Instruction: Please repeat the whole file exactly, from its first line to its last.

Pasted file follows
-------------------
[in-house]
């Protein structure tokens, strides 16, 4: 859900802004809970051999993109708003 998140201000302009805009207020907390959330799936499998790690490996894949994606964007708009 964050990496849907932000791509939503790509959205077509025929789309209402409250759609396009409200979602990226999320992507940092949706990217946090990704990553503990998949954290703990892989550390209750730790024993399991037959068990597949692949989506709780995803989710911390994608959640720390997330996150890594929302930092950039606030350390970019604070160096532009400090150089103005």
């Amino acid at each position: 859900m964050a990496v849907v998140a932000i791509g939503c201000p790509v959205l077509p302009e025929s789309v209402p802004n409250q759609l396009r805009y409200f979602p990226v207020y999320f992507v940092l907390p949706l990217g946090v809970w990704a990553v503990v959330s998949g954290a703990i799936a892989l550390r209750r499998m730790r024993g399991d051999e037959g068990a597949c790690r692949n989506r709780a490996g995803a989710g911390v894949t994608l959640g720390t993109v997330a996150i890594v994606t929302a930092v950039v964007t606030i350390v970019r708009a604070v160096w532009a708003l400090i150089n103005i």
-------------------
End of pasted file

[in-house]
């Protein structure tokens, strides 16, 4: 859900802004809970051999993109708003 998140201000302009805009207020907390959330799936499998790690490996894949994606964007708009 964050990496849907932000791509939503790509959205077509025929789309209402409250759609396009409200979602990226999320992507940092949706990217946090990704990553503990998949954290703990892989550390209750730790024993399991037959068990597949692949989506709780995803989710911390994608959640720390997330996150890594929302930092950039606030350390970019604070160096532009400090150089103005």
């Amino acid at each position: 859900m964050a990496v849907v998140a932000i791509g939503c201000p790509v959205l077509p302009e025929s789309v209402p802004n409250q759609l396009r805009y409200f979602p990226v207020y999320f992507v940092l907390p949706l990217g946090v809970w990704a990553v503990v959330s998949g954290a703990i799936a892989l550390r209750r499998m730790r024993g399991d051999e037959g068990a597949c790690r692949n989506r709780a490996g995803a989710g911390v894949t994608l959640g720390t993109v997330a996150i890594v994606t929302a930092v950039v964007t606030i350390v970019r708009a604070v160096w532009a708003l400090i150089n103005i």